• LOC National Digital Stewardship Group
    • Project now being outsourced?
  • How does globalization affect digital information?
    • It’s easier to disseminate and reproduce information
    • CERN has so much digital storage that they said they would hold all of the records of the EU government
      • BUT they’re not performing any kind of curation! Oh no!
  • Is it really necessary to digitize everything?
    • Even ephemera from years ago are still sources of information about the past—historians can find value in anything
      • Does this mean we have to preserve all of our ephemera today?
    • Documentation is disappearing in rush to meet quotas
    • We need things digitized at a quick rate but people don’t want to pay for labor
    • Government obligations? Security and trust?
      • What is the responsibility of information professionals?
      • Deleting emails—malicious?
    • Emails present issues of appraisal—what’s important and institutional?
      • Who has time to sort through emails?
    • Archivists believe different things to be important—curation is subjective
  • What gets preserved is inherently a political act
    • Is it anybody’s job to preserve the Internet?
    • Robots.text files
    • How, if at all, can we trust people to appraise and preserve digital records?
  • We’d be horrified about smashing artifacts or burning books, why not deleting digital records?
  • Lower thresholds about what is/isn’t significant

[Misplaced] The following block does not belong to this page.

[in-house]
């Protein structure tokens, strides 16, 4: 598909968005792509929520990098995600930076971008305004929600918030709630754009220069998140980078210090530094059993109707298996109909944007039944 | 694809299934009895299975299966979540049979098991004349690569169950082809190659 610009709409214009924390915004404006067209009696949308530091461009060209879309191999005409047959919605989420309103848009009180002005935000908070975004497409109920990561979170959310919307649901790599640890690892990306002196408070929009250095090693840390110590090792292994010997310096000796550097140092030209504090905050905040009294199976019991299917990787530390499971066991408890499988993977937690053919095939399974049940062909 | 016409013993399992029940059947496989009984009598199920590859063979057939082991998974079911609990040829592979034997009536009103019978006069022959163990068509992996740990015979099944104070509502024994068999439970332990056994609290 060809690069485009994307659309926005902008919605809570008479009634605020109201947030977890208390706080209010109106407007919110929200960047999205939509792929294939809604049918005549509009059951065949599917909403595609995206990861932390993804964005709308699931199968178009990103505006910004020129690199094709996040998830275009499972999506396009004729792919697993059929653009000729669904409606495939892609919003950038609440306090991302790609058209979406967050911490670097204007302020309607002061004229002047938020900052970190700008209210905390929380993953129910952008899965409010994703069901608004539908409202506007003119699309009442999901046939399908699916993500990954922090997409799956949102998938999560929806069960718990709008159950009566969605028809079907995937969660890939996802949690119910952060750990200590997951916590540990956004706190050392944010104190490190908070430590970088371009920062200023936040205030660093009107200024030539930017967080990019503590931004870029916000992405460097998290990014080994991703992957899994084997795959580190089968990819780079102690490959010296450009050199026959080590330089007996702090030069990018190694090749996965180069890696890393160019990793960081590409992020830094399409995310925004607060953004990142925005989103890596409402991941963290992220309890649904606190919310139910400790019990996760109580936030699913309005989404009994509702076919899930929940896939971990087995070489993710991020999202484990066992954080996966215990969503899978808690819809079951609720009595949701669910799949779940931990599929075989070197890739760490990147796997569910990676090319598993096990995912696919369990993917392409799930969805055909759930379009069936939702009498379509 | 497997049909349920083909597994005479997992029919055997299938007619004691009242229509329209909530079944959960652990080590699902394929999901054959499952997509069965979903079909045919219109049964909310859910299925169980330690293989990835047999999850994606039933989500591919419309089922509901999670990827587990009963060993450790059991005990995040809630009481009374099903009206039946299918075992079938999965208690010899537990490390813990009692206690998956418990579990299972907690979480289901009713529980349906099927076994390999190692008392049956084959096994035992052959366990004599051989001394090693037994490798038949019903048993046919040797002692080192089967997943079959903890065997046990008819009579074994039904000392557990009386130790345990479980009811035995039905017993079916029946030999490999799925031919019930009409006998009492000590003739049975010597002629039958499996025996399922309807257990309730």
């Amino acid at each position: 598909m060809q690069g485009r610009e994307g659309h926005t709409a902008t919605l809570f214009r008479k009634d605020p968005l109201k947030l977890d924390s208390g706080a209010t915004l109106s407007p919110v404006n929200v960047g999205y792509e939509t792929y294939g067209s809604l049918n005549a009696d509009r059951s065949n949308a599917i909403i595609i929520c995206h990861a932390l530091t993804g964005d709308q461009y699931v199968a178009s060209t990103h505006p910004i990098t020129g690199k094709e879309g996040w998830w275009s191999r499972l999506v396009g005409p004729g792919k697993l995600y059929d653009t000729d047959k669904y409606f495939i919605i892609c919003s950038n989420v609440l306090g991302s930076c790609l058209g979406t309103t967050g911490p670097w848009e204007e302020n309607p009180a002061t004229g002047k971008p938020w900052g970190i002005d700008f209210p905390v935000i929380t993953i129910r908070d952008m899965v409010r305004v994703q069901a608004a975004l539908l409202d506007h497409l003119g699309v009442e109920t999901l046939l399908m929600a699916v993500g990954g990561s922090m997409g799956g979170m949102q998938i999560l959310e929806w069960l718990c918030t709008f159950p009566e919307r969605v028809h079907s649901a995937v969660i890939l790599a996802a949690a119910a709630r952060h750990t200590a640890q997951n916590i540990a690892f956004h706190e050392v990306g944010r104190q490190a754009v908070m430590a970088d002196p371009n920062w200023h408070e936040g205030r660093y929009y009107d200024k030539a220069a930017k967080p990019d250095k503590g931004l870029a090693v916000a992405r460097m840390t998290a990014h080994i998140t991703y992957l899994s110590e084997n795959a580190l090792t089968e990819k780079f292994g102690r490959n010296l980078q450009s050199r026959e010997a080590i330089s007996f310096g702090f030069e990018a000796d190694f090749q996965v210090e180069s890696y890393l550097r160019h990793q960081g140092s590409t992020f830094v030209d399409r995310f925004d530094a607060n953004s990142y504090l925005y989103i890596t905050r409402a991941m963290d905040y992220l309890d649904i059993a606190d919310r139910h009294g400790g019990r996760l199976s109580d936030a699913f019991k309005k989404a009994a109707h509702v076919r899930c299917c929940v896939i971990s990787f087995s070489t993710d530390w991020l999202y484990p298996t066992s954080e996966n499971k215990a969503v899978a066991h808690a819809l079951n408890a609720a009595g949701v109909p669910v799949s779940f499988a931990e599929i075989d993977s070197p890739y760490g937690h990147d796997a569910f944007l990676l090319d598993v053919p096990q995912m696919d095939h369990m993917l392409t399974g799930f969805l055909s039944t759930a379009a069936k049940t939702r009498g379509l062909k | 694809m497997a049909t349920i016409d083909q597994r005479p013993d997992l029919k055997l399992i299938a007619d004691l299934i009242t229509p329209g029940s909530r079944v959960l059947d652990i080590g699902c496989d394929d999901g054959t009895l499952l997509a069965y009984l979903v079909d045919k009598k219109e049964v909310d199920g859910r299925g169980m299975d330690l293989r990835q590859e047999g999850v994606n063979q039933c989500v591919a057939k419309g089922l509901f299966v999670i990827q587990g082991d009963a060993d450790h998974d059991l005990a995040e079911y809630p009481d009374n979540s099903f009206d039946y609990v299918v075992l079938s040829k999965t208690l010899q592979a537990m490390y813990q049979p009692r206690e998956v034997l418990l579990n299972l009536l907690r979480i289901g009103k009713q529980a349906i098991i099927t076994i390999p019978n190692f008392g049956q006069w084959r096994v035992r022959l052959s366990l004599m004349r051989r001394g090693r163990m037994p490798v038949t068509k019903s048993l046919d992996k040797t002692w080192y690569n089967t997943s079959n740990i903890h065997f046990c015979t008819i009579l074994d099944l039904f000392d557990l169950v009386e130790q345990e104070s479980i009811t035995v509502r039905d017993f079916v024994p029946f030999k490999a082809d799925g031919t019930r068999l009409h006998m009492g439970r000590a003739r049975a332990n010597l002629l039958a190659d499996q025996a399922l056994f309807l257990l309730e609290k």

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Session 3: Tumblr, Flickr, and tools used by digital humanists

Tumblr, Flickr, and tools used by digital humanists

How do researchers think they might want to use Tumblr and Flickr information?

People don’t work with these sources because there is no access to that data, so what would the data be used for?

Ways digital humanists want to use digital technology, tools to make it accessible

Twitter- textual

Flickr- visual

Tumblr- mix

Scholarship on visual culture- researchers use images to visualize themes rather than use a mix for a more complex method

LOC twitter archive- unable to use because question of capacity

Maybe looking for stuff already known is out there

Look at what other fields and for profit companies use it for

Look at tweets to follow hashtags and subjects, see what they point to

Ex for project- undergrad looking for 100 tweets for a paper 0m #bringbackourgirls, candidates for office, social science research, ebola rumors,

Ed Summer’s work on tweets about Ferguson

Boston Marathon Bombing tweets video